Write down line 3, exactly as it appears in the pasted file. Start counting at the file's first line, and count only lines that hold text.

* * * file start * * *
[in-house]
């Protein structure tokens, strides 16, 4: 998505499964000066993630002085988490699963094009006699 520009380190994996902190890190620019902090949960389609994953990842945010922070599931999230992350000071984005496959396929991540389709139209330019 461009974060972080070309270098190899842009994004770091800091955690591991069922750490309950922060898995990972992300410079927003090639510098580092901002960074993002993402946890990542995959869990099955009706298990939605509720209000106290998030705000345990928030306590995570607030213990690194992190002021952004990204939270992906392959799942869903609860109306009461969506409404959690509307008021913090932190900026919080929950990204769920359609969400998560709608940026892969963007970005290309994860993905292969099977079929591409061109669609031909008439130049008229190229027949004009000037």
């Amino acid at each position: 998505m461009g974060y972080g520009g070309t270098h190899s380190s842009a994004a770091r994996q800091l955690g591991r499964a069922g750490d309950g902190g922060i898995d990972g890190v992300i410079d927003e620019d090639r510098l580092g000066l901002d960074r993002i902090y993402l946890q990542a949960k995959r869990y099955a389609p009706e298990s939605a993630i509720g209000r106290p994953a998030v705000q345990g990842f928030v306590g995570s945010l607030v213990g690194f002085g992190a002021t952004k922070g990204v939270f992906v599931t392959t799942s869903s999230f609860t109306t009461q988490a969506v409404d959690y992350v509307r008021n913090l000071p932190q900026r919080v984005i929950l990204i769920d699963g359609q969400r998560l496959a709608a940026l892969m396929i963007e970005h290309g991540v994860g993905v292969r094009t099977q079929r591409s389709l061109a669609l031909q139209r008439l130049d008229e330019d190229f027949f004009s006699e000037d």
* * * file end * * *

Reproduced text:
């Amino acid at each position: 998505m461009g974060y972080g520009g070309t270098h190899s380190s842009a994004a770091r994996q800091l955690g591991r499964a069922g750490d309950g902190g922060i898995d990972g890190v992300i410079d927003e620019d090639r510098l580092g000066l901002d960074r993002i902090y993402l946890q990542a949960k995959r869990y099955a389609p009706e298990s939605a993630i509720g209000r106290p994953a998030v705000q345990g990842f928030v306590g995570s945010l607030v213990g690194f002085g992190a002021t952004k922070g990204v939270f992906v599931t392959t799942s869903s999230f609860t109306t009461q988490a969506v409404d959690y992350v509307r008021n913090l000071p932190q900026r919080v984005i929950l990204i769920d699963g359609q969400r998560l496959a709608a940026l892969m396929i963007e970005h290309g991540v994860g993905v292969r094009t099977q079929r591409s389709l061109a669609l031909q139209r008439l130049d008229e330019d190229f027949f004009s006699e000037d």